I have built a lot of big blocks in my time, mainly for flat bottom speed boats and few street/strip cars. I have found the Th350 & TH700R4's dont last very long here in Las Vegas summers behind a big block. I dont know where you live, but you may also want to consider a trans cooler if you are running an Auto.
 
Last edited:

Thunderkyss

Veteran Member
Sep 16, 2012
223
Texas
shad_van said:
The camaro is a fairly light car all things considered. When you put a lot of torque behind them, they are hard to get hooked up. My 71 SS396 has this problem, also the body tends to flex a lot. mine is mostly stock, it has the orignal engine, but I am assuming the engine was rebuilt at some point with a bigger camshaft. I havent torn it down because im having to much fun driving it. Thats my project for this winter.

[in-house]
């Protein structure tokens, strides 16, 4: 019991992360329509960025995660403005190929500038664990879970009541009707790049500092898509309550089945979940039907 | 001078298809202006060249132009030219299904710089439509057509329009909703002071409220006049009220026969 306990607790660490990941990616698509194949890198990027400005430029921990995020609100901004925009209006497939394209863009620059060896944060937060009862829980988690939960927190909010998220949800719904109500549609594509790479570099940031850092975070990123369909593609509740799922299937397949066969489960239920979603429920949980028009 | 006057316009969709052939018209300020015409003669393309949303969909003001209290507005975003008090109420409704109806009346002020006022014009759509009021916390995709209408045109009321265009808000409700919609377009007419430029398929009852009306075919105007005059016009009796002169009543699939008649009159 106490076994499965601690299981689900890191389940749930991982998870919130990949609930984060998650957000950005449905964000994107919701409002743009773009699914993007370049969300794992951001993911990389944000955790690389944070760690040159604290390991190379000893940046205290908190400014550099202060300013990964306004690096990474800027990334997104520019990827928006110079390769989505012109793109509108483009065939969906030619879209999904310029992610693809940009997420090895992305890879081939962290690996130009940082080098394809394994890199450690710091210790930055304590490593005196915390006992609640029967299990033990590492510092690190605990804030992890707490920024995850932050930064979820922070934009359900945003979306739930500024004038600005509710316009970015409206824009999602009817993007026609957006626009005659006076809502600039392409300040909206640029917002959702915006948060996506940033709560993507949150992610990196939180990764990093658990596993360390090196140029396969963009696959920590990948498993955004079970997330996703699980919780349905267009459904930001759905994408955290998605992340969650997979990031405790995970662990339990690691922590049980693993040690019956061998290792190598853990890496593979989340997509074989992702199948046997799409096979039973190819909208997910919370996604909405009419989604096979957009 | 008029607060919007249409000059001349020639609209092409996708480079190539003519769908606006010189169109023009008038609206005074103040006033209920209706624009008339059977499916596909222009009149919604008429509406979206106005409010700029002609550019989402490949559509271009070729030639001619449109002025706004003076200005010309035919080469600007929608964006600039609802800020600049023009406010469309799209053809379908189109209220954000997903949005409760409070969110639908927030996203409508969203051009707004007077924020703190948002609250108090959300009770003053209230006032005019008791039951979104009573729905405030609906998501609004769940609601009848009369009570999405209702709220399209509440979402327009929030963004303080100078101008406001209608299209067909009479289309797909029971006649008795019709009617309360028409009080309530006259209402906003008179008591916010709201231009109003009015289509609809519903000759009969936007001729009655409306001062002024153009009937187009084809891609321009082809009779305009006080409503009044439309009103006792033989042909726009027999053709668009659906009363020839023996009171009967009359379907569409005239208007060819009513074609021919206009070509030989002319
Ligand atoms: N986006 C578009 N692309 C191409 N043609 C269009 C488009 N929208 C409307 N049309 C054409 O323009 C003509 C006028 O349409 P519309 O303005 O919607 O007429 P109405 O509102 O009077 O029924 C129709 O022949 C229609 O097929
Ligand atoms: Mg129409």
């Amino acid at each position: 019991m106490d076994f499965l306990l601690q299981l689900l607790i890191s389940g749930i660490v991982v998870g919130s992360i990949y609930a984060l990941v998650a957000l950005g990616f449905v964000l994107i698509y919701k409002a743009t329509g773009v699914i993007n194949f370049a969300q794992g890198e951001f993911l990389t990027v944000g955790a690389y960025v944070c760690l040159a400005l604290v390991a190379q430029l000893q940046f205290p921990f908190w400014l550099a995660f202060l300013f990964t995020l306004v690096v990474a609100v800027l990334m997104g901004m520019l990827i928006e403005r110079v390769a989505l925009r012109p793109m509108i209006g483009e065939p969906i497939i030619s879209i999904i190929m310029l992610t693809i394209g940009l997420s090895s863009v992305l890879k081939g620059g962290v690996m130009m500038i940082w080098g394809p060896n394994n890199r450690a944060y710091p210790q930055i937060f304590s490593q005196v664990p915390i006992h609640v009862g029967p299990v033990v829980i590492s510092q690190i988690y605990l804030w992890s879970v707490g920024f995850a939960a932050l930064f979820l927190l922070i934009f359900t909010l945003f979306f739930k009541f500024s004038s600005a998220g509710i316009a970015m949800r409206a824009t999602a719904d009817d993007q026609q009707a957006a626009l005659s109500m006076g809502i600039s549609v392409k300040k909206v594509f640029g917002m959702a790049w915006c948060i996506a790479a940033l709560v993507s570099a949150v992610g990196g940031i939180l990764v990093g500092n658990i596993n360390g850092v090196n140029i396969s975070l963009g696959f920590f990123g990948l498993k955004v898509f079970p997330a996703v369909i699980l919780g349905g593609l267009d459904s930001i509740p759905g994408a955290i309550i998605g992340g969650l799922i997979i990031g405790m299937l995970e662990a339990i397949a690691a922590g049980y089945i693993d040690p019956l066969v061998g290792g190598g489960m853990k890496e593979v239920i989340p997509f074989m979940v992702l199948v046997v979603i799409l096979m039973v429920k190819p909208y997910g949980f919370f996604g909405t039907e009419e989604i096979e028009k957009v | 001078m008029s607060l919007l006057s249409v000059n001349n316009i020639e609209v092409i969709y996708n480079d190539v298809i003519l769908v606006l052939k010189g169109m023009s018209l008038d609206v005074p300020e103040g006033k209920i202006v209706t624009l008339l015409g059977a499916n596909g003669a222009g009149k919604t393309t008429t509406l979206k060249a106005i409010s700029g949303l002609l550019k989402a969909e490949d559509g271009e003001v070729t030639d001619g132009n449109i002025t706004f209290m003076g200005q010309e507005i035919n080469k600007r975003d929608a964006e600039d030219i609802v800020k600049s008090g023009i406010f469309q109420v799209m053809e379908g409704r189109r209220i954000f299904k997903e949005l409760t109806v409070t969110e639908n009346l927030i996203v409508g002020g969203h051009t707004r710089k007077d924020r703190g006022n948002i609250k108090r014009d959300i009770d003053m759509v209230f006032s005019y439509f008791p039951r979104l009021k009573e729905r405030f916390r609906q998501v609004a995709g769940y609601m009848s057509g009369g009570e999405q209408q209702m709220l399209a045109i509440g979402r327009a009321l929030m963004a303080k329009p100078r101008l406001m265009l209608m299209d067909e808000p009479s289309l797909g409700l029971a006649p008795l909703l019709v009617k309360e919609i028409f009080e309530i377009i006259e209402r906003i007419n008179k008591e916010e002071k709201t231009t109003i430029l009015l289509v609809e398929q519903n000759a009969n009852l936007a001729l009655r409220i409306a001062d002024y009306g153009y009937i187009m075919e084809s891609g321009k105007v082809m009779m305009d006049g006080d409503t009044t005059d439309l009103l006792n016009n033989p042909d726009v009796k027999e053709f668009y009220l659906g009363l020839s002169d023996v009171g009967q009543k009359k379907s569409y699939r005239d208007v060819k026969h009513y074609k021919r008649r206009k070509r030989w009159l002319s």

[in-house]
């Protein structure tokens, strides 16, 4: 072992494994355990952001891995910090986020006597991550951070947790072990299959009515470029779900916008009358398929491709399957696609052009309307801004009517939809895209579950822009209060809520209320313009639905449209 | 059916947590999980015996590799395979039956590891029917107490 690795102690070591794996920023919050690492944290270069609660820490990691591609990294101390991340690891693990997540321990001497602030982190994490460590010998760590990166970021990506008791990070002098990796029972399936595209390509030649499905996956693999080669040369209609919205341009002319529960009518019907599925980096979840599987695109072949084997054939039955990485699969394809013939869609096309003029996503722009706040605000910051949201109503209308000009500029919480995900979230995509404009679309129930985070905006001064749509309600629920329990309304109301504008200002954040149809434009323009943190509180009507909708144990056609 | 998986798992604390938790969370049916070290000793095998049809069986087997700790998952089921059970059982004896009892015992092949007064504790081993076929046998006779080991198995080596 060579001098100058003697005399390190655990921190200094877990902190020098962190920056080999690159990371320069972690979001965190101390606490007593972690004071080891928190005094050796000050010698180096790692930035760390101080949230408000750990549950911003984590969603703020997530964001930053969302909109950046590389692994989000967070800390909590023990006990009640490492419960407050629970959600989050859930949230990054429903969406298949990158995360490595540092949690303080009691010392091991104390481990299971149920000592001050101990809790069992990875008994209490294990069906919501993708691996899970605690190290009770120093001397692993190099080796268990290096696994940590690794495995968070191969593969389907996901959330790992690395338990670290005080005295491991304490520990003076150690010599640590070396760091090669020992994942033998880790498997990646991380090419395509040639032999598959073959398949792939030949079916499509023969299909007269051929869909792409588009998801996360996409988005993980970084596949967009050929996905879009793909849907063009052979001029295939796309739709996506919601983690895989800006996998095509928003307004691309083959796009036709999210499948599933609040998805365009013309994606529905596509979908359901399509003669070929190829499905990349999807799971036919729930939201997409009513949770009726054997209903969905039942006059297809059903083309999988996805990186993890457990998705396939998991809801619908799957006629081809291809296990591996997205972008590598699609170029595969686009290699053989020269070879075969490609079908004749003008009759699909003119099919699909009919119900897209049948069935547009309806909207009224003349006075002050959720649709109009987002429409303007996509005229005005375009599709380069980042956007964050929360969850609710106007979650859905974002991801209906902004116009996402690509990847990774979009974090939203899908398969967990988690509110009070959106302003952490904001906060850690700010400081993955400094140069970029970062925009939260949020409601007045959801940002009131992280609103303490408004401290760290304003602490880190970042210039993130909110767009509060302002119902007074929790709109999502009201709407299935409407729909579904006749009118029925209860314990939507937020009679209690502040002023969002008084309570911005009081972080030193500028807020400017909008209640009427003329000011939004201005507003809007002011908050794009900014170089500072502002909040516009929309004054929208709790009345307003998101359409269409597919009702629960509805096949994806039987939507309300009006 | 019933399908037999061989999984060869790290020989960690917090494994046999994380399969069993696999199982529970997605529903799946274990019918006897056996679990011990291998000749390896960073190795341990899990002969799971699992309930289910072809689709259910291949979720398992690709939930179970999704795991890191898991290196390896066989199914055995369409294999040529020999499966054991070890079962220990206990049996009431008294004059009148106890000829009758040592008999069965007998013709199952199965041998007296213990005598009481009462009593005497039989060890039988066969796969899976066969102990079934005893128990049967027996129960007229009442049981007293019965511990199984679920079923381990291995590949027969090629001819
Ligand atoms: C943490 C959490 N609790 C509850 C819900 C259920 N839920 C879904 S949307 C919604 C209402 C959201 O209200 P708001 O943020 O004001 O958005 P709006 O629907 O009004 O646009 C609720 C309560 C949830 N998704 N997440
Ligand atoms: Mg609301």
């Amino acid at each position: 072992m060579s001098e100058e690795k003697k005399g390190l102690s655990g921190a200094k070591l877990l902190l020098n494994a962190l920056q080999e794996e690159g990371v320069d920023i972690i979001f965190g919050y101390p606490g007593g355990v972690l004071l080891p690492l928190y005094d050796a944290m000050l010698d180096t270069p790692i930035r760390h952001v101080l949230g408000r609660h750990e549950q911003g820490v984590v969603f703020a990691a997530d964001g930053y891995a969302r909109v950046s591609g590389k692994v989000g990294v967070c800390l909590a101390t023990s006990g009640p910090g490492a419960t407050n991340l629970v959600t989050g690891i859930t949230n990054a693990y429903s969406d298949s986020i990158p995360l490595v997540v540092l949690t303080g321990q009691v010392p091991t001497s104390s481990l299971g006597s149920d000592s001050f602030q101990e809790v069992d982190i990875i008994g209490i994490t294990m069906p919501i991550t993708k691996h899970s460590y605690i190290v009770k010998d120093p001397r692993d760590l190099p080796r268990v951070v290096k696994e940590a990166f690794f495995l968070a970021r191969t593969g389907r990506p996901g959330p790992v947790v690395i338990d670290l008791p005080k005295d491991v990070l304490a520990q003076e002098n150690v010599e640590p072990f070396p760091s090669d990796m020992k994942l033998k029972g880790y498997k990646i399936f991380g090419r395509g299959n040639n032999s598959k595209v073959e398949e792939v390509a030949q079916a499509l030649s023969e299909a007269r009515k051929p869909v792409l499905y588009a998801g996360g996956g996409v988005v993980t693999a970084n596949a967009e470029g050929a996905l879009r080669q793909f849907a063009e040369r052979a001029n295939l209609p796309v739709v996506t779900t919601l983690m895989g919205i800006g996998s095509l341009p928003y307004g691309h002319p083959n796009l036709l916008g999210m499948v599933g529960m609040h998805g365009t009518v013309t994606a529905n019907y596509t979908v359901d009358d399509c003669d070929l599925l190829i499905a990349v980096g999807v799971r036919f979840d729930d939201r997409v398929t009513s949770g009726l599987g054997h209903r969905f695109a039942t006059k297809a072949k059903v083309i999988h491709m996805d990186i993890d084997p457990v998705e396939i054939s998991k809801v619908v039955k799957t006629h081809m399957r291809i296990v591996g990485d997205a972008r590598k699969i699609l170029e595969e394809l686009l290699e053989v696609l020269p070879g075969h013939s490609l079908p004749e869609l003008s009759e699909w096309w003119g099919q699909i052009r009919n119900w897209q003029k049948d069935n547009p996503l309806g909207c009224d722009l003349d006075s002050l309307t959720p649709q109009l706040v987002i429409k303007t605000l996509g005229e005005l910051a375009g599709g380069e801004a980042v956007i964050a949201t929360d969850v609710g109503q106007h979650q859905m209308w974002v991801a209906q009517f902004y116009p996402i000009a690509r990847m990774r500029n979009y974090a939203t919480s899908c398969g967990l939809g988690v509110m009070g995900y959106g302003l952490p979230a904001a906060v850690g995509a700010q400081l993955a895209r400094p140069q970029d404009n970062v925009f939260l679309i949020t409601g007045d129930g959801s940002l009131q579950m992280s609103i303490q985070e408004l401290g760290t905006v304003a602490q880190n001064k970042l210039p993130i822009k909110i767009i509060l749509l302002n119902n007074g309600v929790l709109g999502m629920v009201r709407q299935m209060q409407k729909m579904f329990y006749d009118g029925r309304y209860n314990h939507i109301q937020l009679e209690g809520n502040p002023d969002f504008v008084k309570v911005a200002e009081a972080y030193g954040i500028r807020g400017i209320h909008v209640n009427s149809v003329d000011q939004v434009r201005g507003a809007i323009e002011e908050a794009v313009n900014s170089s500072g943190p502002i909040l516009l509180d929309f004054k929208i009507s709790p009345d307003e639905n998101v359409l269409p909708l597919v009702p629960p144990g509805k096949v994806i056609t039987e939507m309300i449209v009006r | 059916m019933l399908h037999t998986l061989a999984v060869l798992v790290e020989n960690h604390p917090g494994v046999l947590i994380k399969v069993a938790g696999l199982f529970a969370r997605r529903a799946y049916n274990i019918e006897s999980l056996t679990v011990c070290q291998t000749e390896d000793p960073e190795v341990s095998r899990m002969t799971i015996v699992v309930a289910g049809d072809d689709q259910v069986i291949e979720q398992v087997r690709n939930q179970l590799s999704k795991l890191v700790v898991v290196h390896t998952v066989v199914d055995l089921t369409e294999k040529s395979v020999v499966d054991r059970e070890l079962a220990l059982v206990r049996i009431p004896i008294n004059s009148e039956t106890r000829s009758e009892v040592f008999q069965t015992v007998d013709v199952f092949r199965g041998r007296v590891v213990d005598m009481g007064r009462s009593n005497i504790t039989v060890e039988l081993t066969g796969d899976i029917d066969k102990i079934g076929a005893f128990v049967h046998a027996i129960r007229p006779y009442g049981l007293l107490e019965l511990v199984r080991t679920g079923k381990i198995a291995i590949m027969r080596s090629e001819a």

I would look at sub frame connectors and some of the traction / wheel hop bars that are availeble. also look at beefing up your drive train components, Drive shaft u-joints and a TH400 if you go with an Automatic or an M21/22 if you go with a stick. several aftermarket companies also offer beefed up version of the M22 and even a M22 with an over drive 4th gear. I have also seen T-5 5-speeds and T56 6speed swapped in. I dont know how well they can handle a big block.

I have built a lot of big blocks in my time, mainly for flat bottom speed boats and few street/strip cars. I have found the Th350 & TH700R4's dont last very long here in Las Vegas summers behind a big block. I dont know where you live, but you may also want to consider a trans cooler if you are running an Auto.

Thanks for the heads up. The car doesn't have a motor, but the guy I bought it from had a 454 in it. He'd have sold it to me for an extra grand, but I turned it down. I was thinking LSx at the time.